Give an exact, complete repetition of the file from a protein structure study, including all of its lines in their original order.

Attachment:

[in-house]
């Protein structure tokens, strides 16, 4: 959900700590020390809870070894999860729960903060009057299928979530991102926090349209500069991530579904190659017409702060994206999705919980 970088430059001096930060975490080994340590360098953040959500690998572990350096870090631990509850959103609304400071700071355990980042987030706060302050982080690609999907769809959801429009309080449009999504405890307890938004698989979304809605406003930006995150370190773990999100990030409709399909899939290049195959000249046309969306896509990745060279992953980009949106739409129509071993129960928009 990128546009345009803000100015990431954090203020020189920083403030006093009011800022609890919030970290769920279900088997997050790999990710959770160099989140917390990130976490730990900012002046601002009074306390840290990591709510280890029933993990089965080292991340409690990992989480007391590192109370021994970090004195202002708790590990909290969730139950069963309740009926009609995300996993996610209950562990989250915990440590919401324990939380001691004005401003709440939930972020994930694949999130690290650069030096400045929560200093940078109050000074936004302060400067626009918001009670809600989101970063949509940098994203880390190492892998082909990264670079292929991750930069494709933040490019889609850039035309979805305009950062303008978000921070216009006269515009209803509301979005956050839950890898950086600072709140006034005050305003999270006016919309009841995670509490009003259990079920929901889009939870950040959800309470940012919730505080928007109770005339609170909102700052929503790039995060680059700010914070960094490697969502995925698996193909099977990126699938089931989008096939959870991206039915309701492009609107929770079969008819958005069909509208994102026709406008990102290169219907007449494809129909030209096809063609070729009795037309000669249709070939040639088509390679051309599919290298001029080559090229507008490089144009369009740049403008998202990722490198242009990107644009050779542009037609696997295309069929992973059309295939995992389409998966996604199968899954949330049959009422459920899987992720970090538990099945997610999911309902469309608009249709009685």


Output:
[in-house]
């Protein structure tokens, strides 16, 4: 959900700590020390809870070894999860729960903060009057299928979530991102926090349209500069991530579904190659017409702060994206999705919980 970088430059001096930060975490080994340590360098953040959500690998572990350096870090631990509850959103609304400071700071355990980042987030706060302050982080690609999907769809959801429009309080449009999504405890307890938004698989979304809605406003930006995150370190773990999100990030409709399909899939290049195959000249046309969306896509990745060279992953980009949106739409129509071993129960928009 990128546009345009803000100015990431954090203020020189920083403030006093009011800022609890919030970290769920279900088997997050790999990710959770160099989140917390990130976490730990900012002046601002009074306390840290990591709510280890029933993990089965080292991340409690990992989480007391590192109370021994970090004195202002708790590990909290969730139950069963309740009926009609995300996993996610209950562990989250915990440590919401324990939380001691004005401003709440939930972020994930694949999130690290650069030096400045929560200093940078109050000074936004302060400067626009918001009670809600989101970063949509940098994203880390190492892998082909990264670079292929991750930069494709933040490019889609850039035309979805305009950062303008978000921070216009006269515009209803509301979005956050839950890898950086600072709140006034005050305003999270006016919309009841995670509490009003259990079920929901889009939870950040959800309470940012919730505080928007109770005339609170909102700052929503790039995060680059700010914070960094490697969502995925698996193909099977990126699938089931989008096939959870991206039915309701492009609107929770079969008819958005069909509208994102026709406008990102290169219907007449494809129909030209096809063609070729009795037309000669249709070939040639088509390679051309599919290298001029080559090229507008490089144009369009740049403008998202990722490198242009990107644009050779542009037609696997295309069929992973059309295939995992389409998966996604199968899954949330049959009422459920899987992720970090538990099945997610999911309902469309608009249709009685």